Authorities in the Brazilian state of São Paulo say at least 36 people have been killed in heavy flooding and landslides, forcing some cities to cancel annual Carnival celebrations.
Footage displayed submerged neighbourhoods, flooded highways, and debris left behind as houses were swept away.
Rescue workers have had difficulty getting to survivors and clearing traffic.
On Sunday, some places received more rain than 600 mm (23.6 inches), which is twice the monthly average.
“Search and rescue teams are not managing to get to several places; it is a chaotic situation,” said Felipe Augusto, the mayor of the hard-hit town of São Sebastião.
“We have not yet gauged the scale of the damage. We are trying to rescue the victims.“
Mr. Augusto continued, stating that the situation remained “very grave,” adding that the village had dozens of missing people and that roughly 50 homes had collapsed and been destroyed.
At least 35 deaths were claimed by the state administration in So Sebastio, while a little girl’s death was reported by the mayor of Ubatuba, located about 80 kilometers (50 miles) to the northeast. Hundreds of people have been evacuated and displaced.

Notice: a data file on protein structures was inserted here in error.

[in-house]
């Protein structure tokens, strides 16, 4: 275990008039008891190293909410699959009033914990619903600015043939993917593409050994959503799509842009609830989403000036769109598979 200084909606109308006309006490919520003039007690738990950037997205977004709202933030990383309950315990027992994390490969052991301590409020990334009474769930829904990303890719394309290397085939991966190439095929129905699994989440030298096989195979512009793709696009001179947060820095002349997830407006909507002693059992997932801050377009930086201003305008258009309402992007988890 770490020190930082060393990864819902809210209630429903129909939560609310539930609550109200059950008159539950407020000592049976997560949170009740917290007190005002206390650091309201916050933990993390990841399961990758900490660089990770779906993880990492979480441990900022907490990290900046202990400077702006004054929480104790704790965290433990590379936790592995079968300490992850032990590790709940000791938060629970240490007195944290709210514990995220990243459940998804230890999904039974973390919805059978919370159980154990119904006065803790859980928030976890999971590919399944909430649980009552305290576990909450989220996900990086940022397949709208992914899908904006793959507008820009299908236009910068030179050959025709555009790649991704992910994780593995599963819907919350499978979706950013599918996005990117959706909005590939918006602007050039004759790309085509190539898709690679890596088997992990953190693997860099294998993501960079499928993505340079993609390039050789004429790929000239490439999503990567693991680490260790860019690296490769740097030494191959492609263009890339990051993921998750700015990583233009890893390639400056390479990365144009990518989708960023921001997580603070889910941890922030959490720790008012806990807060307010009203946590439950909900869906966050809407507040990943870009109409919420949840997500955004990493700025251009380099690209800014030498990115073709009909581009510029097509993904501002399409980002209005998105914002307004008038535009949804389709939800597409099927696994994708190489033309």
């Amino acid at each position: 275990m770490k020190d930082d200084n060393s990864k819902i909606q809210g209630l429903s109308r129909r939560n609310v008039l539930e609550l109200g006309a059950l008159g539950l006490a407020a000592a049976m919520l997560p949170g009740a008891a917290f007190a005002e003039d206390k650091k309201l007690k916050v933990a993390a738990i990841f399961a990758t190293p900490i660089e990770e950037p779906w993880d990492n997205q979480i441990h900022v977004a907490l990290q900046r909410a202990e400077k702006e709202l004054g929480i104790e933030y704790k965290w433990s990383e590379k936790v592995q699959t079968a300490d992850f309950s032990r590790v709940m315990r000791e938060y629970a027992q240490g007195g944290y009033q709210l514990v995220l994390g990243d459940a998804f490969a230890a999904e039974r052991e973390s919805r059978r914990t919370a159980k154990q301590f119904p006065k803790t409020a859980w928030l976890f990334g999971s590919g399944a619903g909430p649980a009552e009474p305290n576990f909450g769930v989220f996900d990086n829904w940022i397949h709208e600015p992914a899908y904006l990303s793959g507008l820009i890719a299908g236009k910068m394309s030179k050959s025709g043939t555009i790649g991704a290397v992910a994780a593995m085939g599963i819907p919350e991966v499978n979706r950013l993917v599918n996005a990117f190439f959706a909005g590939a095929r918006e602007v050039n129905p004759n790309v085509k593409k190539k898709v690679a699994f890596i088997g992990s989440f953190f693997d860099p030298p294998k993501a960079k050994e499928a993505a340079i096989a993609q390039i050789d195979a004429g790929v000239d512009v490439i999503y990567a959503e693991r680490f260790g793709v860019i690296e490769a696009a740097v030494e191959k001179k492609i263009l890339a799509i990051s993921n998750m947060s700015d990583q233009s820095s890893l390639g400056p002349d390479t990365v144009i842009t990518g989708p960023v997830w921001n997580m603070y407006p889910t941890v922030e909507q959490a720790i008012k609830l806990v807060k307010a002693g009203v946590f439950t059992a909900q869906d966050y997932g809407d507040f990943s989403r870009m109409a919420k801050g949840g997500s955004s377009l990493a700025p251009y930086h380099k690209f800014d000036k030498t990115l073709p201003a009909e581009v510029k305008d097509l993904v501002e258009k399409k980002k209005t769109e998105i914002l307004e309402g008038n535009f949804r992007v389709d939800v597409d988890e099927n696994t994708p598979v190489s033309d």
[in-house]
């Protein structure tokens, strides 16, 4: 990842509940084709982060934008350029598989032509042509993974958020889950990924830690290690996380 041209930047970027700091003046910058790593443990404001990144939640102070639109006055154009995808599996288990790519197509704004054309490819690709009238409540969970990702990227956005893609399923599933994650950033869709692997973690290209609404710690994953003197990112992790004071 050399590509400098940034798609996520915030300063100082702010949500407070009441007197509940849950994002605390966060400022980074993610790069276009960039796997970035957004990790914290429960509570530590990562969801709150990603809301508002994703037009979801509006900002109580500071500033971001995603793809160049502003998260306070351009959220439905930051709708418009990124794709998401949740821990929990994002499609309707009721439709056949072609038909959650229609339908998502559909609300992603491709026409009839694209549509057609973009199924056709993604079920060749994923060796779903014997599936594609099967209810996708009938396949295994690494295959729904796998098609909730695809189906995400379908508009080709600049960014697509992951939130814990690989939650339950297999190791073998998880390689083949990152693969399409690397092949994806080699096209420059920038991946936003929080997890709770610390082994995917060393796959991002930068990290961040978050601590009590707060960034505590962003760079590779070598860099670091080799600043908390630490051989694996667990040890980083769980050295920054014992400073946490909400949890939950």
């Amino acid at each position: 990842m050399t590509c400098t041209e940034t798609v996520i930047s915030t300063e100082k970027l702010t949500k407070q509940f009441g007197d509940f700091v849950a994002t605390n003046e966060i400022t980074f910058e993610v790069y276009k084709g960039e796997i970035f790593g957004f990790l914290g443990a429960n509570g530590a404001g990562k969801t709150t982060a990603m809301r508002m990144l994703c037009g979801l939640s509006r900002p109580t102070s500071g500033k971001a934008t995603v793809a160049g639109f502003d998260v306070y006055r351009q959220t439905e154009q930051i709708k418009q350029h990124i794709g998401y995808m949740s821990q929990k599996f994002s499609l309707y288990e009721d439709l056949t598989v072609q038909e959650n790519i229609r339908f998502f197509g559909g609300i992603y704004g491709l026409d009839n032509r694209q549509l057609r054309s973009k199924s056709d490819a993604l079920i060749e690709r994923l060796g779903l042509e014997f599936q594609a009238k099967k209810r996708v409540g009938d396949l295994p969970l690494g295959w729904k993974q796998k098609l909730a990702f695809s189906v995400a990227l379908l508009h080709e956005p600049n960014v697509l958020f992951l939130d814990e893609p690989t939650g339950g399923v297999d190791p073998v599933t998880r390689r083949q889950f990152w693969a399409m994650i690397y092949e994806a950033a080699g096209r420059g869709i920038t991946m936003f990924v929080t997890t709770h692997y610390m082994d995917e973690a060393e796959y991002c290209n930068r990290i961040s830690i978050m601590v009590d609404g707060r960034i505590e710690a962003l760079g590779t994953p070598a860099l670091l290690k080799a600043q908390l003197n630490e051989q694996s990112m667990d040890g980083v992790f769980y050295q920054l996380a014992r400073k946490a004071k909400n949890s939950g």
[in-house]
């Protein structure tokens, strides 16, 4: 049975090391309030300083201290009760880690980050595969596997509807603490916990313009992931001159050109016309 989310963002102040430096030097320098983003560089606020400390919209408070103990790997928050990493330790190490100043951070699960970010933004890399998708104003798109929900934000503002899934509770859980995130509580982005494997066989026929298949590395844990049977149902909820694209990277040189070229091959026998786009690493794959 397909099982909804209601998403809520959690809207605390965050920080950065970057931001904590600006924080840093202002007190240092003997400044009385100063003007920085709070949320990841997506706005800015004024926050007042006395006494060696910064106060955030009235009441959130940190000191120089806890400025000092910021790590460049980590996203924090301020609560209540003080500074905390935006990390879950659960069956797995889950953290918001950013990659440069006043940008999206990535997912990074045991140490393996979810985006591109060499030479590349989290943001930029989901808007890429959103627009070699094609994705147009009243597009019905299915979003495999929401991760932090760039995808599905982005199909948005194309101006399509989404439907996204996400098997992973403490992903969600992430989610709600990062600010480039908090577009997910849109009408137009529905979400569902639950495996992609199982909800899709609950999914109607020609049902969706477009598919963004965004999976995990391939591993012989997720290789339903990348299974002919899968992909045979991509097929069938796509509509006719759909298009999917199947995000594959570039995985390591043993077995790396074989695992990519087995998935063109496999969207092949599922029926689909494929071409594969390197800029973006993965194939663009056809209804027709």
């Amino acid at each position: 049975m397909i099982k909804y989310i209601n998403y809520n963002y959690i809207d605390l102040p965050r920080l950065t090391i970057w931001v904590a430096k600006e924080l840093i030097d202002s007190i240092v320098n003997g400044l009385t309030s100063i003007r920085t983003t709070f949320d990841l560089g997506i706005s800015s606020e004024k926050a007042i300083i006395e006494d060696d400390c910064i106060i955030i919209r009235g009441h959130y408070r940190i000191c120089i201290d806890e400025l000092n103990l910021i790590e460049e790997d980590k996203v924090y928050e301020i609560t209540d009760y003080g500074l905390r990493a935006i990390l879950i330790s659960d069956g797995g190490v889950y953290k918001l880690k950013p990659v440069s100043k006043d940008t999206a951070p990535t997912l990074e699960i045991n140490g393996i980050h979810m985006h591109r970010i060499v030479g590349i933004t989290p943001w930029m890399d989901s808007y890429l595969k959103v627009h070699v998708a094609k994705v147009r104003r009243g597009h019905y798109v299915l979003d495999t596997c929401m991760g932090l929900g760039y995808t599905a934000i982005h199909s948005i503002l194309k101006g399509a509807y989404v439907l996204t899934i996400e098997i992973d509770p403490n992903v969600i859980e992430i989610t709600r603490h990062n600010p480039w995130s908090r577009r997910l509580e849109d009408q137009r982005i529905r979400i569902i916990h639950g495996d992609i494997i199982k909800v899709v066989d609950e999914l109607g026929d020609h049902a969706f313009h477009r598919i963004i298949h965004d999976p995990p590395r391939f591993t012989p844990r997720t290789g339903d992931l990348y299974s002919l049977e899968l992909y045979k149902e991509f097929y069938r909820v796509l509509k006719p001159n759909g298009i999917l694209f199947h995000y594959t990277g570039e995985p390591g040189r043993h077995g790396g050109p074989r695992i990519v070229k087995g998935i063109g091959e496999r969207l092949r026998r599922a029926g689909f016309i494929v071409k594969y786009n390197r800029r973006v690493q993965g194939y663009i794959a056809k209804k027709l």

“Unfortunately, we are going to have many more deaths,” a civil defense official told the newspaper Folha de São Paulo.
According to officials, 338 more individuals were evacuated from coastal locations north of So Paulo, leaving another 228 people without a place to live.
Six communities in the state—So Sebastio, Caraguatatuba, Ilhabela, Ubatuba, Guarujá, and Bertioga—were placed under a 180-day state of calamity.
Address by Governor
State Governor Tarcsio de Freitas declared that he has made funding for disaster relief of $1.5 million (£1.2 million) available.
Carnival activities were postponed along the northern coastline, a favourite destination for wealthy travelers trying to avoid the intense street celebrations in the major towns.
In the lead-up to the Christian festival of Lent, the event typically lasts for five days, and the vibrant celebrations are emblematic of Brazil.
Santos, the biggest port in Latin America, was also closed due to winds that were above 55 km/h (34 mph) and waves that were over 1 m high, according to local media.
The impacted areas would be visited on Monday, according to President Luiz Inácio Lula da Silva, who was spending the carnival weekend in the northeastern state of Bahia.
He expressed his sorrow to those who had lost loved ones in a tweet and pledged to coordinate with law enforcement to send out medical teams and rescue crews.
“We are going to bring together all levels of government and, with the solidarity of society, treat the wounded, look for the missing, restore highways, power connections and telecommunications in the region,” Mr da Silva wrote.
Conditions for emergency workers could get considerably worse as more intense rain is predicted to fall in the area.
As the effects of climate change set in, extreme weather phenomena like floods are anticipated to grow more frequently.
More than 230 people were killed by severe rain in the southeast city of Petropolis last year.